Mental health campaigners called for extra investment in crisis services yesterday after an inquiry into the killing of a man by a psychiatric patient with a known history of violence said the death might have been avoided with better care.
But they warned that Government proposals for reform of the mental health law, to be published today, would not improve the safety of the public and would divert resources urgently needed to improve services.
The damning report of the inquiry into the killing of Denis Finnegan, 50, by John Barrett, published yesterday, found doctors caring for Barrett, who was suffering from paranoid schizophrenia, were so intent on meeting his wishes that they played down the risk he posed to the public.
The 400-page report catalogues failures at every level and highlights poor communication, insufficient monitoring of his treatment, and misjudgements about the threat he posed.
It carries disturbing echoes of the inquiry into the killing 14 years ago of Jonathan Zito, a 27-year-old musician stabbed to death at a London Tube station by Christopher Clunis, who had recently been released from psychiatric hospital. That report sparked a national outcry, and in the intervening years there have been scores of similar killings, each accompanied by its own inquiry, yet the lessons have not been learnt, campaigners said.
Mr Finnegan was on his morning bicycle ride through Richmond Park on 2 September 2004, when he was set upon by Barrett. He had just returned from a year-long trip round the world after taking redundancy from his job as head of corporate banking at the Royal Bank of Scotland.
Barrett had absconded from Springfield Hospital, where he had been admitted the day before. Unlike Christopher Clunis, he was a "restricted" patient in the care of the forensic service of the South West London and St George's Mental Health Trust because of the danger he posed, and should have been closely monitored.
He had previously stabbed three people in the outpatient department of St George's Hospital in 2002. The day before the killing, he had bought the kitchen knives with which he stabbed Mr Finnegan repeatedly. He was caught within minutes, and later said: "With all my heart, nobody should deserve that. I am glad to have been caught."
He pleaded guilty to manslaughter last March and is now in Broadmoor Hospital serving a life sentence.
The inquiry report, commissioned by the South West London Strategic Health Authority and chaired by a mental health solicitor, Robert Robinson, says that though it was not predictable that Barrett would kill, "the risk of serious violence associated with deterioration in his mental state was known".
It adds: "We conclude that one of the factors that contributed to the killing of Denis Finnegan was that John Barrett's illness was inadequately treated."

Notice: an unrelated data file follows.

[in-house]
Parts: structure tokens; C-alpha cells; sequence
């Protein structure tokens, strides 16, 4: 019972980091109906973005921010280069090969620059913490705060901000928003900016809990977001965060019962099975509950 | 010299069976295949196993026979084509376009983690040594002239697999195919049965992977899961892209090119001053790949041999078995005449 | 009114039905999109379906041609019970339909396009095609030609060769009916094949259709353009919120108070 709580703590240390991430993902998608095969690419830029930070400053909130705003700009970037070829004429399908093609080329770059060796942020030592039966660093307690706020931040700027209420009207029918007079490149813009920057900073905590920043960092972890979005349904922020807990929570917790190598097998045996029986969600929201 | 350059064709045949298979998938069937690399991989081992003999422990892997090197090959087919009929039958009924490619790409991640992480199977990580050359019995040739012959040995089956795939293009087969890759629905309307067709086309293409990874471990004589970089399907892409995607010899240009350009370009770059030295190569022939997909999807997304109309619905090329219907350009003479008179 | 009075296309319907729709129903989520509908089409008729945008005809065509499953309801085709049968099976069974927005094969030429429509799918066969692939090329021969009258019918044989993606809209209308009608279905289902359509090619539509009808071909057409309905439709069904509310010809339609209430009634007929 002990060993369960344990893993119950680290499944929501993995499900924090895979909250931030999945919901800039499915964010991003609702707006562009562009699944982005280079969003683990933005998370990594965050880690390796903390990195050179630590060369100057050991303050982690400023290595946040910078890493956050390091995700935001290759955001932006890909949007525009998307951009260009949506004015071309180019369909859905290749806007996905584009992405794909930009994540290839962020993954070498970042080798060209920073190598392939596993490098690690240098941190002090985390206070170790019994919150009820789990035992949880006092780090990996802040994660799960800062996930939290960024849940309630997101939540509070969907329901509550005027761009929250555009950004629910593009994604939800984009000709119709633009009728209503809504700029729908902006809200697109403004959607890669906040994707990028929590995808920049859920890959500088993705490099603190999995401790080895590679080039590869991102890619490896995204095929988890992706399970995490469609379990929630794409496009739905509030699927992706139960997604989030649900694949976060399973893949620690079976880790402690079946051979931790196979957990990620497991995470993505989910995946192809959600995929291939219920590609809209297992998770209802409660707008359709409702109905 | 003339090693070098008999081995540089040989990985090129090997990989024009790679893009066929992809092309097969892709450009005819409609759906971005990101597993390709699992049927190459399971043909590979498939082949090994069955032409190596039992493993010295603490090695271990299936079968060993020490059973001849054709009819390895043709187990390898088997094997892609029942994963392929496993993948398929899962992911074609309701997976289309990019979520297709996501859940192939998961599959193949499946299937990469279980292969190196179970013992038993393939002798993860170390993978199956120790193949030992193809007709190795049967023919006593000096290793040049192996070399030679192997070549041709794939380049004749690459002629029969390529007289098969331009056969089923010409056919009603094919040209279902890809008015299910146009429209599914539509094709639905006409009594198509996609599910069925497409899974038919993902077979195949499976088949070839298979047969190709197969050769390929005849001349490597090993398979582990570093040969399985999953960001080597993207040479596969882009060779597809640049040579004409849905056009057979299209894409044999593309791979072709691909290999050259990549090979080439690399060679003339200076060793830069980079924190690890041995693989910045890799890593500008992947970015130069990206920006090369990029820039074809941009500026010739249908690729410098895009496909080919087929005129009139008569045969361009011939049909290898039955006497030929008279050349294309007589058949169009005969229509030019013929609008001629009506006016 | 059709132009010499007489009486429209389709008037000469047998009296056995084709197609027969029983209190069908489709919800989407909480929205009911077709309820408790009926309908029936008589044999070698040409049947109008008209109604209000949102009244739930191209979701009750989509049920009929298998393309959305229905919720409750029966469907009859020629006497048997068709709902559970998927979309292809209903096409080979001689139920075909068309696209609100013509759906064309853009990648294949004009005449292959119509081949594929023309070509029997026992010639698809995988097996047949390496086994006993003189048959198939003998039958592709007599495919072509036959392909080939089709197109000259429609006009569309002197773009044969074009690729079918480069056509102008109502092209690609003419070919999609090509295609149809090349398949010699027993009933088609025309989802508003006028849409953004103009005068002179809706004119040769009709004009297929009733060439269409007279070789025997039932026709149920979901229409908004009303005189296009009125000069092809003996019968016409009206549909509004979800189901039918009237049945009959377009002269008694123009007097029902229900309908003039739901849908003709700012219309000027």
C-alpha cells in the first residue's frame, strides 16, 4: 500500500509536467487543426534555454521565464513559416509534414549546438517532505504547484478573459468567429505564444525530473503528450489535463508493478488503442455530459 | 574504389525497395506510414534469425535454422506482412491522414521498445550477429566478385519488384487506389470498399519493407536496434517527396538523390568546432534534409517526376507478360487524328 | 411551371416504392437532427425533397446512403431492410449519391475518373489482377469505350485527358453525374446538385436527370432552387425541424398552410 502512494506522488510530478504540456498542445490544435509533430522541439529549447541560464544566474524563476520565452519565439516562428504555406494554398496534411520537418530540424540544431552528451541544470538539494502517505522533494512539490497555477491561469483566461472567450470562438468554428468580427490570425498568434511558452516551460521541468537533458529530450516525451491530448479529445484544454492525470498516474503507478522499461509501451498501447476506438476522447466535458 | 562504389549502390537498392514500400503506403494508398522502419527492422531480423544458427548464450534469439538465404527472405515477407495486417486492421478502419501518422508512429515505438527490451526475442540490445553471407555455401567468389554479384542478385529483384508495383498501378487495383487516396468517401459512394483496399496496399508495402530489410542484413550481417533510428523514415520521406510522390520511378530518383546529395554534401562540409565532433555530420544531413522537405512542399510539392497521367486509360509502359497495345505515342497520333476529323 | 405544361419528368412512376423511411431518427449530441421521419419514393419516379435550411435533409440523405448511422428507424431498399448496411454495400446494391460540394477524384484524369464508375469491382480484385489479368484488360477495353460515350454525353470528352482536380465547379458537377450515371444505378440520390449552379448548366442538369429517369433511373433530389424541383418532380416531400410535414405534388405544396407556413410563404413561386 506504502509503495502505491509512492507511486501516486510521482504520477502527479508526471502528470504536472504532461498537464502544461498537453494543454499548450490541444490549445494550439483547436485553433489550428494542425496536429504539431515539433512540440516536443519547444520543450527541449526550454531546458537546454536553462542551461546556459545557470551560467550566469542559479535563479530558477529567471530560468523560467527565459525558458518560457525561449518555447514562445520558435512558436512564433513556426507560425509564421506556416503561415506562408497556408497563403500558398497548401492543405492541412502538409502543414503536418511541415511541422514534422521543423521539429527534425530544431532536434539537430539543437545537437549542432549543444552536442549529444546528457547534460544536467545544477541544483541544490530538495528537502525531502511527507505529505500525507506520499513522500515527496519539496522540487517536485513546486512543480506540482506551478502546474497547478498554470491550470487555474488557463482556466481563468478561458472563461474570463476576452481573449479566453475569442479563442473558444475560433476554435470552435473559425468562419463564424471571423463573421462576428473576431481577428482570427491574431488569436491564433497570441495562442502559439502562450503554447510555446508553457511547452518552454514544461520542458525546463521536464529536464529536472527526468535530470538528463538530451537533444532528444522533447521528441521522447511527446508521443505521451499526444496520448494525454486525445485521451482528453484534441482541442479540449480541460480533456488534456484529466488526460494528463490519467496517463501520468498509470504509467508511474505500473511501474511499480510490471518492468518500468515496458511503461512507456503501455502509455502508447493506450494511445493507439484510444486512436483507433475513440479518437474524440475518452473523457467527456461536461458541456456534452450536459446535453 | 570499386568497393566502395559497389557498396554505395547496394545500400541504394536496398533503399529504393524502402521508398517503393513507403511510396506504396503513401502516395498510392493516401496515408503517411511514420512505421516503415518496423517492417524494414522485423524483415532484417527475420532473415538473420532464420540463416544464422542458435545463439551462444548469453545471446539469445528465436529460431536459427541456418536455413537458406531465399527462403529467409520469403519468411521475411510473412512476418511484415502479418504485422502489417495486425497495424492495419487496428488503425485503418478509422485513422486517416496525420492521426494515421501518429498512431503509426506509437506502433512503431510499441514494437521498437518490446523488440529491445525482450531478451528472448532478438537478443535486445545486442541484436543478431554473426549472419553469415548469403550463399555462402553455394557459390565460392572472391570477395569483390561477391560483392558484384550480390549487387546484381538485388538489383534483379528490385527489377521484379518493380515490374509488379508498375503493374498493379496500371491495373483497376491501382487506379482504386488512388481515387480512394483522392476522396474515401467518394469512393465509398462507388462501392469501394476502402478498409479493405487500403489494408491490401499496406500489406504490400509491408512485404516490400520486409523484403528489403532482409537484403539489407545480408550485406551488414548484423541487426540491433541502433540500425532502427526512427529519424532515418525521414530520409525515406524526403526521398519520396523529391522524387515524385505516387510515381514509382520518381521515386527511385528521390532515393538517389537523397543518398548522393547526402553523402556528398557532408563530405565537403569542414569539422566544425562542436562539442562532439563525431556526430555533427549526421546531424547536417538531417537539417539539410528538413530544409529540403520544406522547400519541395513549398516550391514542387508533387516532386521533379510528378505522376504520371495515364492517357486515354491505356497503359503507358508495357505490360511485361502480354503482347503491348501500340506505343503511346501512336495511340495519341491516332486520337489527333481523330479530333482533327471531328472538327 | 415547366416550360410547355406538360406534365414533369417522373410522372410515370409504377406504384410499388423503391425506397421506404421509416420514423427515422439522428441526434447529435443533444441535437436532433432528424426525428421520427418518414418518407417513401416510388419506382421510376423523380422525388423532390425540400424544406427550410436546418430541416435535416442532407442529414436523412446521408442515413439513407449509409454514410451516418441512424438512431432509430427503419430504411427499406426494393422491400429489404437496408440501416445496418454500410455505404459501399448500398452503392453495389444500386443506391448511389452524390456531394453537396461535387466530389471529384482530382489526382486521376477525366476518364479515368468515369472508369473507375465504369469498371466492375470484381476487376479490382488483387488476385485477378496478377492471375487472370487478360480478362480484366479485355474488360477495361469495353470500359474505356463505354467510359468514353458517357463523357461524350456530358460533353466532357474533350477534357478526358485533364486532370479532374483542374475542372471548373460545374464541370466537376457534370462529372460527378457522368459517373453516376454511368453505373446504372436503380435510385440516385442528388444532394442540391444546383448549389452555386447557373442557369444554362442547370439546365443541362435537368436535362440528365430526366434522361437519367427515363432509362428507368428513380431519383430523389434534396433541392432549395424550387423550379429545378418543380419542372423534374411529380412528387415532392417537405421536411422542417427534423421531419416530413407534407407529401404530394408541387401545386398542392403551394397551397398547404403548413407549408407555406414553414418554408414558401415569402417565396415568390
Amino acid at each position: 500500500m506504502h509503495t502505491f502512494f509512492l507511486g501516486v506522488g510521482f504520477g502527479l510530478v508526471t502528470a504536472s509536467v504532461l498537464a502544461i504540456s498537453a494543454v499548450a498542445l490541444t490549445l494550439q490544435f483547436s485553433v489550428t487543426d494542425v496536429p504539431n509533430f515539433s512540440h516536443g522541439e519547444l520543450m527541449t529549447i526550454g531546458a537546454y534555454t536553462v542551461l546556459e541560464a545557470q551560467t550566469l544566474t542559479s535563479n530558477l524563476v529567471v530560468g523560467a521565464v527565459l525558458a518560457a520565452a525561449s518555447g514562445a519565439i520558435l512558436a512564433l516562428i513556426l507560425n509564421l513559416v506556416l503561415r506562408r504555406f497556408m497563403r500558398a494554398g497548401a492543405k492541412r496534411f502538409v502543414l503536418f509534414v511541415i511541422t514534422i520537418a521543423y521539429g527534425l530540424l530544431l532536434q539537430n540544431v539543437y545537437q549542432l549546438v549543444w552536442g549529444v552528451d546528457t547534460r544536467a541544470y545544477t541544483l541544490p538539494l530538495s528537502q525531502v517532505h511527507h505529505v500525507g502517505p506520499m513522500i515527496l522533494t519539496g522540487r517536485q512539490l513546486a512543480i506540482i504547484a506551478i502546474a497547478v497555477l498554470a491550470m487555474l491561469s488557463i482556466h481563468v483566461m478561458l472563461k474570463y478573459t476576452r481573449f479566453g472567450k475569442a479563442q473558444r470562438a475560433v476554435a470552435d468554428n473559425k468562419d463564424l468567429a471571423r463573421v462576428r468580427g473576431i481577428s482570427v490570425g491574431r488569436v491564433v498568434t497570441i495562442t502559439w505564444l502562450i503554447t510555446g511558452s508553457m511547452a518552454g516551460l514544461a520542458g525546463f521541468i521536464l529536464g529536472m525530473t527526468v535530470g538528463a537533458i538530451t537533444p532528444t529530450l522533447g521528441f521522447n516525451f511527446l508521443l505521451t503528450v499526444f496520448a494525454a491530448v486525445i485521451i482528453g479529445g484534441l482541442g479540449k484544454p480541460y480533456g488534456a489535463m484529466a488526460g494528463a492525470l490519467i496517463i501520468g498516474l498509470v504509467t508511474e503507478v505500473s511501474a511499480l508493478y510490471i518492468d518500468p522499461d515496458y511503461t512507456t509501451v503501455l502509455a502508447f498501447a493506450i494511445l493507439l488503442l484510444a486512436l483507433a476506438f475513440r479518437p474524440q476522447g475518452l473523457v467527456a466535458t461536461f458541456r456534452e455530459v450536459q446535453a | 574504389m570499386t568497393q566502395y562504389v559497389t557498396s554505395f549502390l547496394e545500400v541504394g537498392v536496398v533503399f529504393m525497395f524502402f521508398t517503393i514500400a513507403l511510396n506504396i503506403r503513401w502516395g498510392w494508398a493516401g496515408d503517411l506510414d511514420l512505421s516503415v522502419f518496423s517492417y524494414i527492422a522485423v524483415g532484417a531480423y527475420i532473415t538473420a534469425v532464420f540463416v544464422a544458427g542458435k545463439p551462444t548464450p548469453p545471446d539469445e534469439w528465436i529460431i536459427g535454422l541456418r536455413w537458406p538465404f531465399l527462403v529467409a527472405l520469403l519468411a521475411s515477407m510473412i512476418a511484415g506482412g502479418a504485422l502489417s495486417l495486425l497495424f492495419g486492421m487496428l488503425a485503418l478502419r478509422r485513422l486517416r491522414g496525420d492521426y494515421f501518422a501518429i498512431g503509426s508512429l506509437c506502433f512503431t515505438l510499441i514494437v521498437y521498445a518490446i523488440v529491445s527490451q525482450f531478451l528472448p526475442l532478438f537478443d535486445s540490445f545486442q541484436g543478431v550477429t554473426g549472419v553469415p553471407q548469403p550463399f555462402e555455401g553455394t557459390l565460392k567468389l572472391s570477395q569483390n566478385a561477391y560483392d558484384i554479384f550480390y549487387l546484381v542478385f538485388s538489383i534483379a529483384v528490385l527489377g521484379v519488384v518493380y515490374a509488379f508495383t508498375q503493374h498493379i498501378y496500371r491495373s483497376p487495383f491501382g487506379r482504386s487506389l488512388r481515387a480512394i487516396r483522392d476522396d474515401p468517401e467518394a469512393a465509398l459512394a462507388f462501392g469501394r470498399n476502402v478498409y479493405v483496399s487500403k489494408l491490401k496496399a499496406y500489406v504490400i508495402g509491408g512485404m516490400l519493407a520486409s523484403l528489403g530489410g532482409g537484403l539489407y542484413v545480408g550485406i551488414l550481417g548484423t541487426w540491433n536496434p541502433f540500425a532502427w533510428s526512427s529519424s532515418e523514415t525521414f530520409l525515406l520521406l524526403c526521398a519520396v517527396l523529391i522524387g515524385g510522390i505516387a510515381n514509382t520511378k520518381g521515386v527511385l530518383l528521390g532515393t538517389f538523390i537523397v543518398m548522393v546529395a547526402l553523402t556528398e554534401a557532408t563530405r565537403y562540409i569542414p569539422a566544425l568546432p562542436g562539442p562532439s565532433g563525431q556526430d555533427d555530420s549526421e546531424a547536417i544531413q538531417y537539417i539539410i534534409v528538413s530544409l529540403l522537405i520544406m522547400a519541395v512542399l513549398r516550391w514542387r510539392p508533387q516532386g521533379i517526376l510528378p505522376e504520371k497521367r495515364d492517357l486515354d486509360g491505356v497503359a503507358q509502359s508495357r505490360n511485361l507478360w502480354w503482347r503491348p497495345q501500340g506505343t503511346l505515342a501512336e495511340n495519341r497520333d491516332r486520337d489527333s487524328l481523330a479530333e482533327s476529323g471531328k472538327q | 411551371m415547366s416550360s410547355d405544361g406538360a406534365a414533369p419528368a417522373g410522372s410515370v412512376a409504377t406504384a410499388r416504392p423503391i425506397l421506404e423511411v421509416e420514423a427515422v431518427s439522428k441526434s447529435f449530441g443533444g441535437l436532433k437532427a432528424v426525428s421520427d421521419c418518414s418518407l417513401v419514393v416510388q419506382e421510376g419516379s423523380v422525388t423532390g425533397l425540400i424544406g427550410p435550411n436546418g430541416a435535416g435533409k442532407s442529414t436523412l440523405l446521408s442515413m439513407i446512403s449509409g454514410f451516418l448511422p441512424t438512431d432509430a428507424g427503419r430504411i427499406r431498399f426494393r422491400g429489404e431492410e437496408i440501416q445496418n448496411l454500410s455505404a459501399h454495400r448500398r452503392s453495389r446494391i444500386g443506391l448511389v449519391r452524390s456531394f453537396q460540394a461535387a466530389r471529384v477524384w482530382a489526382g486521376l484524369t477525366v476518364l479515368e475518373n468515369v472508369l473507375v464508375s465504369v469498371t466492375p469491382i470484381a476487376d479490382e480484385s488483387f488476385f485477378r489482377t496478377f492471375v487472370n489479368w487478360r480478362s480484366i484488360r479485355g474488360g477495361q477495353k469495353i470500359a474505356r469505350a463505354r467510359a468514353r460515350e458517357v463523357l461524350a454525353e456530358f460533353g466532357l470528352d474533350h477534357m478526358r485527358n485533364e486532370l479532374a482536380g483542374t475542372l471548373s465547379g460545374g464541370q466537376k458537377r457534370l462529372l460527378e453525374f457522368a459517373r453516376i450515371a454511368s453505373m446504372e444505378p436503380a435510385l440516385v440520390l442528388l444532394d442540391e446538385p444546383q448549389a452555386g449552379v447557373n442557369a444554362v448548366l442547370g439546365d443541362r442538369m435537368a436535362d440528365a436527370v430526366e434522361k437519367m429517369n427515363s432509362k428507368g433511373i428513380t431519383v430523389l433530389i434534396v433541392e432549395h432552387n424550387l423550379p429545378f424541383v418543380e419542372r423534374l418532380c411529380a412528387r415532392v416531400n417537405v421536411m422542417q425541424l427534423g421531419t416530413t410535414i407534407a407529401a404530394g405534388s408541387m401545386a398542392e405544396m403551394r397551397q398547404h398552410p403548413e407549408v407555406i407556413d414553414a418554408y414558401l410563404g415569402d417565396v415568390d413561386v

It says the remedy for what went wrong "lies not in new laws or policy changes" but in "sound clinical practice and organisational management".
Paul Corry, of the mental health charity Rethink, said: "Everybody knows the mental health services in this country are not what they should be. If you add human error to that, you will get tragedies occurring. The answer is not new legislation which diverts time, effort and resources.
"It is to use the resources to improve the services that we have. If the right crisis services had been available to help [Barrett], this might have been prevented."
Marjorie Wallace, chief executive of the charity Sane, said: "Yet again we have an inquiry that exposes the same lack of communication and supervision, and the failure to protect patients and the public. Sane's own analysis of 69 inquiries into homicides involving a person with a mental disorder found that in half of the cases, mental health professionals ignored the warnings of family and friends, a key factor."
10 years of fatal errors
* Jonathan Zito was stabbed to death by Christopher Clunis on 17 December 1992. An inquiry revealed errors and missed opportunities in the care of Clunis.
* Anthony Kellman, a nightclub bouncer, was shot by paranoid schizophrenic Wayne Hutchinson in December 1994. He was jailed in 1996. A junior locum doctor had granted him home leave from hospital.
* Lin Russell and her daughter Megan, six, were battered to death by Michael Stone, a drug addict with a severe personality disorder, on a lane in Kent in 1996. Josie, Megan's sister, survived the attack. Stone was jailed for life. An inquiry, published last month, identified many failings by the mental health, addiction and prison services.
* Errol Leong, 38, strangled Tammy Little, 36, in Hayle Towans, Cornwall, in 2000. He had been released from custody the day before. An inquiry criticised the trust.
* Michael Martin, 56, was killed by his son Matthew, 25, with a pickaxe in 1999, three months after his son's release from Exeter prison. An inquiry found errors in Matthew's care.
* Brian Dodd, 72, was stabbed to death by Paul Khan in Prestatyn in March 2003. A reportidentified failures in Khan's care. He was jailed for life.Reuse content